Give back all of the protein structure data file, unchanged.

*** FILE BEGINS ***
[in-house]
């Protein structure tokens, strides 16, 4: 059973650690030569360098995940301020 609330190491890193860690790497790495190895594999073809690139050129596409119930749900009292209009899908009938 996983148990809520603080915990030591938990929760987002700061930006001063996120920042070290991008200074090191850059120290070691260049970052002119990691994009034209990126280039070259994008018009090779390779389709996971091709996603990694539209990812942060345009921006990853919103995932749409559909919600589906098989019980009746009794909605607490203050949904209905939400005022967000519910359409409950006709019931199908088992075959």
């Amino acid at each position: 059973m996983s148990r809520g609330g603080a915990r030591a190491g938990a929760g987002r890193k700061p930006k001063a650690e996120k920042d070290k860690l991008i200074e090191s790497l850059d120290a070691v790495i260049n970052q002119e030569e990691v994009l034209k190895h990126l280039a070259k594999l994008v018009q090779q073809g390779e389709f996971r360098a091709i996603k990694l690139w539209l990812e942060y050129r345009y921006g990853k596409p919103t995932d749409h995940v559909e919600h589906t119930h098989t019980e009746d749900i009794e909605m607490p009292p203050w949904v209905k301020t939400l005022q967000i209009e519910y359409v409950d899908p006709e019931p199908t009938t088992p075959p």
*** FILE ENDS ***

[in-house]
């Protein structure tokens, strides 16, 4: 059973650690030569360098995940301020 609330190491890193860690790497790495190895594999073809690139050129596409119930749900009292209009899908009938 996983148990809520603080915990030591938990929760987002700061930006001063996120920042070290991008200074090191850059120290070691260049970052002119990691994009034209990126280039070259994008018009090779390779389709996971091709996603990694539209990812942060345009921006990853919103995932749409559909919600589906098989019980009746009794909605607490203050949904209905939400005022967000519910359409409950006709019931199908088992075959």
């Amino acid at each position: 059973m996983s148990r809520g609330g603080a915990r030591a190491g938990a929760g987002r890193k700061p930006k001063a650690e996120k920042d070290k860690l991008i200074e090191s790497l850059d120290a070691v790495i260049n970052q002119e030569e990691v994009l034209k190895h990126l280039a070259k594999l994008v018009q090779q073809g390779e389709f996971r360098a091709i996603k990694l690139w539209l990812e942060y050129r345009y921006g990853k596409p919103t995932d749409h995940v559909e919600h589906t119930h098989t019980e009746d749900i009794e909605m607490p009292p203050w949904v209905k301020t939400l005022q967000i209009e519910y359409v409950d899908p006709e019931p199908t009938t088992p075959p």